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Muslim Women

by Joyce M. Davis

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The streets around Cairo’s Al Azhar University are choked with smoke-belching cars that groan past red lights in horn-blaring desperation. Booksellers cater to the flood of pilgrims and students, many of whom have traveled hundreds of miles to pray at Al Azhar’s mosque or to study with scholars at the world’s oldest institute of Islamic thought. For most Muslims throughout the world, the scholars at Al Azhar are the preeminent authorities on Islam. Their interpretations of the Quran and the hadiths, the sayings and deeds of Muhammad, are accepted by millions of Muslims. And their pronouncements, called fatwahs, are taken by some as religious law.

Their interpretations of the Quran say polygamy is permissible, though monogamy is encouraged; divorce is tolerated, though it is hated; and it should be easier for a man to divorce his wife than vice versa.

These issues concern women, and many Muslim women feel that some of the interpretations of the Quran made by the overwhelmingly male religious authorities need revision.

In fact it is a male domain behind the great walls of Al Azhar. Dr. Ali Ghomaah, a professor there, can not even conceive of the day when a woman would be learned enough to issue a fatwah.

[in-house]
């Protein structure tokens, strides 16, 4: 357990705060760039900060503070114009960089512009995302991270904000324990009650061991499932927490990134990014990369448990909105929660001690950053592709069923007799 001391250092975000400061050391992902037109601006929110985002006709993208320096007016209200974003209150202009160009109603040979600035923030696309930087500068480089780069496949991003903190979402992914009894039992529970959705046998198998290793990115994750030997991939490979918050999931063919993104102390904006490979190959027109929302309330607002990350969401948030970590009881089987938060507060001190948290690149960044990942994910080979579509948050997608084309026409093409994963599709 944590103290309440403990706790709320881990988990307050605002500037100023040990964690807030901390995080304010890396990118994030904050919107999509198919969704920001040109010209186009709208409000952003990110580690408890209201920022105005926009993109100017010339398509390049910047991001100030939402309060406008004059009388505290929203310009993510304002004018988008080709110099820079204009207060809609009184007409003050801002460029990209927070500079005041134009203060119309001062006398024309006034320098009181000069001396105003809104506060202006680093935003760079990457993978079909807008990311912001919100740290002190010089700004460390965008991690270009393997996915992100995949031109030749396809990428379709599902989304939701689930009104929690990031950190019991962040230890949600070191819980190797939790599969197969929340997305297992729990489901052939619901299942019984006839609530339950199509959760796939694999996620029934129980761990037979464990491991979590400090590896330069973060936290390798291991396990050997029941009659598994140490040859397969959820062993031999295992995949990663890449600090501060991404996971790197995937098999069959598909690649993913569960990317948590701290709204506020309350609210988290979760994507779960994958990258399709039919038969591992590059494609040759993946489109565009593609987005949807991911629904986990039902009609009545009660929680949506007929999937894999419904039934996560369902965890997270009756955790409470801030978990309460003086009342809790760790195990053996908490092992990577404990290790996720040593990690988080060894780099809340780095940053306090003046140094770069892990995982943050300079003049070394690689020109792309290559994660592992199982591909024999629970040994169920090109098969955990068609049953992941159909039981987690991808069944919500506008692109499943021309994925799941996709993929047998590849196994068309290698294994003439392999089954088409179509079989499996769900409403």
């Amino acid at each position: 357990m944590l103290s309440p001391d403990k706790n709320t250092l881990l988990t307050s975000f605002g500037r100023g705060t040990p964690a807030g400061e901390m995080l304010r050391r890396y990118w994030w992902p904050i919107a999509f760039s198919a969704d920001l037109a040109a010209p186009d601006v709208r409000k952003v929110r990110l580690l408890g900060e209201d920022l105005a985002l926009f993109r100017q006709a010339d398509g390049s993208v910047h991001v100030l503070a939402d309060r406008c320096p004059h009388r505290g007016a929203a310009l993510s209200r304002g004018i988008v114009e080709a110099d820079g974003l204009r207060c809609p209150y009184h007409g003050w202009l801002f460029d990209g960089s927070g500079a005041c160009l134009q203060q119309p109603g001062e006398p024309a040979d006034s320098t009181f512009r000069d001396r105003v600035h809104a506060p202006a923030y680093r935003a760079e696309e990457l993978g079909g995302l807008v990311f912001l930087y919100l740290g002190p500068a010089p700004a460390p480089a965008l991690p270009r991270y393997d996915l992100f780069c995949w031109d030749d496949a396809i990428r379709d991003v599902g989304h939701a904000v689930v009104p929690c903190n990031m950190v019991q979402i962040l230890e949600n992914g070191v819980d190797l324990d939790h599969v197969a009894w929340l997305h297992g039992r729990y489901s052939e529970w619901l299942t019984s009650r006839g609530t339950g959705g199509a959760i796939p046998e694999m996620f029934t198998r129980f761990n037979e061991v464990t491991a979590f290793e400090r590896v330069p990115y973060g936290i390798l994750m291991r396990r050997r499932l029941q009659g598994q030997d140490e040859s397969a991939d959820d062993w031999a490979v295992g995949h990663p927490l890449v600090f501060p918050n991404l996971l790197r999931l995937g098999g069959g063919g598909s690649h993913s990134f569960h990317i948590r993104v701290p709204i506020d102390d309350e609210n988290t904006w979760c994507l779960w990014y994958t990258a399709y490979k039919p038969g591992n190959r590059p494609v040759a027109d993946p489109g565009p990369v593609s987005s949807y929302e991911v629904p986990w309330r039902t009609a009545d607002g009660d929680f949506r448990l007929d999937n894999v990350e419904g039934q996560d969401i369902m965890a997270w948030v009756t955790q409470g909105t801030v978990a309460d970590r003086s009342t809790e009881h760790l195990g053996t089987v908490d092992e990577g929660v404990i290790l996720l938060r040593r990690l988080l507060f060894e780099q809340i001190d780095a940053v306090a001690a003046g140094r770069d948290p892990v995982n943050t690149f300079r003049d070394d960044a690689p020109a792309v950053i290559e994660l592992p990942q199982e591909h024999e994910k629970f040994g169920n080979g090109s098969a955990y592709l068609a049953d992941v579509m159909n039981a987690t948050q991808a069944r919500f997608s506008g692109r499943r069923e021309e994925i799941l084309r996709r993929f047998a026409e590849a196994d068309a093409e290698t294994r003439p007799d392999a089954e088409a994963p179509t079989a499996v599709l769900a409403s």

“Theoretically it is perfectly possible,” says Dr. Ghomaah, also an official with the international Institute of Islamic Thought in Cairo. “But as of yet, no woman has been able to reach the level of mufti to be able to issue a fatwah.Islam is very clear about the role of women.

“In Islam, woman is seen as a delicate, fragile crystal.… Islam has decreed that men and women are similar. The only difference between them is that women should not have to carry out certain acts which are incompatible with their physical strength, such as fighting and going to war,” he continues.

But in many parts of the Muslim world – in Iran, Libya, the Sudan, even Indonesia – Muslim women do indeed go into war and serve as soldiers in the armed services.

Not only do Muslims disagree on whether women should become soldiers, but there are many opinions on the proper role of women in Muslim societies, opinions that differ drastically from those of religious authorities in the Middle East. In Saudi Arabia women are unable to vote or drive. They are denied access to many professions and restricted in travel. In Kuwait and other countries in the Persian Gulf, women are unable to vote or run for public office. While women vote and even participate in the armed services in Iran, religious pressure keeps them veiled and restricted in public life.

This is in sharp contrast to the status of women in other parts of the Muslim world, particularly in Southeast Asia, home to more than 70 percent of the world’s Muslims. There, women have helped create postcolonial societies that guarantee them equal civil rights and access to high government office. Women in the Middle East are starting to push for the same rights.

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Tags: Middle East Muslim Islam Women (rights/issues) Quran